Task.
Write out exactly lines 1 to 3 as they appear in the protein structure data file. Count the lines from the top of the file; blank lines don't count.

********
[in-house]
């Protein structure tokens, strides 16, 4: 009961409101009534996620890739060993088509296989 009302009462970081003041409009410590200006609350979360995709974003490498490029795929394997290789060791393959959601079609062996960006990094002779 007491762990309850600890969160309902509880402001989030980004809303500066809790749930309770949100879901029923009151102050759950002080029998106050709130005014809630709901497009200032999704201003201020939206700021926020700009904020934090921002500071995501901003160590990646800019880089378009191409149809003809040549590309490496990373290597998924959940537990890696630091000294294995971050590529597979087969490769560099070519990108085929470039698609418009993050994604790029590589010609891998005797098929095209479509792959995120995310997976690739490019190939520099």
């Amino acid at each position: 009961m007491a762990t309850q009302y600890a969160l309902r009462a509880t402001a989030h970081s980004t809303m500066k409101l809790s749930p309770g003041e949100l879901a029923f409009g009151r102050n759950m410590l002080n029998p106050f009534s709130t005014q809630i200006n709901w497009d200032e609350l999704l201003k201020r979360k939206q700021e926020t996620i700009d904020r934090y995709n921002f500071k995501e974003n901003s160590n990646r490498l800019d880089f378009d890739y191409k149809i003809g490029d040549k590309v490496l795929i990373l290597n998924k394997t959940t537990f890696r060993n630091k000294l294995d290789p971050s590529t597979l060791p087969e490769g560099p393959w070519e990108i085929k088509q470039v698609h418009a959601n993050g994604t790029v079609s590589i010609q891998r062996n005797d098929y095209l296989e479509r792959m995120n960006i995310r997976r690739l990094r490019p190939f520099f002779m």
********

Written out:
[in-house]
């Protein structure tokens, strides 16, 4: 009961409101009534996620890739060993088509296989 009302009462970081003041409009410590200006609350979360995709974003490498490029795929394997290789060791393959959601079609062996960006990094002779 007491762990309850600890969160309902509880402001989030980004809303500066809790749930309770949100879901029923009151102050759950002080029998106050709130005014809630709901497009200032999704201003201020939206700021926020700009904020934090921002500071995501901003160590990646800019880089378009191409149809003809040549590309490496990373290597998924959940537990890696630091000294294995971050590529597979087969490769560099070519990108085929470039698609418009993050994604790029590589010609891998005797098929095209479509792959995120995310997976690739490019190939520099």
């Amino acid at each position: 009961m007491a762990t309850q009302y600890a969160l309902r009462a509880t402001a989030h970081s980004t809303m500066k409101l809790s749930p309770g003041e949100l879901a029923f409009g009151r102050n759950m410590l002080n029998p106050f009534s709130t005014q809630i200006n709901w497009d200032e609350l999704l201003k201020r979360k939206q700021e926020t996620i700009d904020r934090y995709n921002f500071k995501e974003n901003s160590n990646r490498l800019d880089f378009d890739y191409k149809i003809g490029d040549k590309v490496l795929i990373l290597n998924k394997t959940t537990f890696r060993n630091k000294l294995d290789p971050s590529t597979l060791p087969e490769g560099p393959w070519e990108i085929k088509q470039v698609h418009a959601n993050g994604t790029v079609s590589i010609q891998r062996n005797d098929y095209l296989e479509r792959m995120n960006i995310r997976r690739l990094r490019p190939f520099f002779m």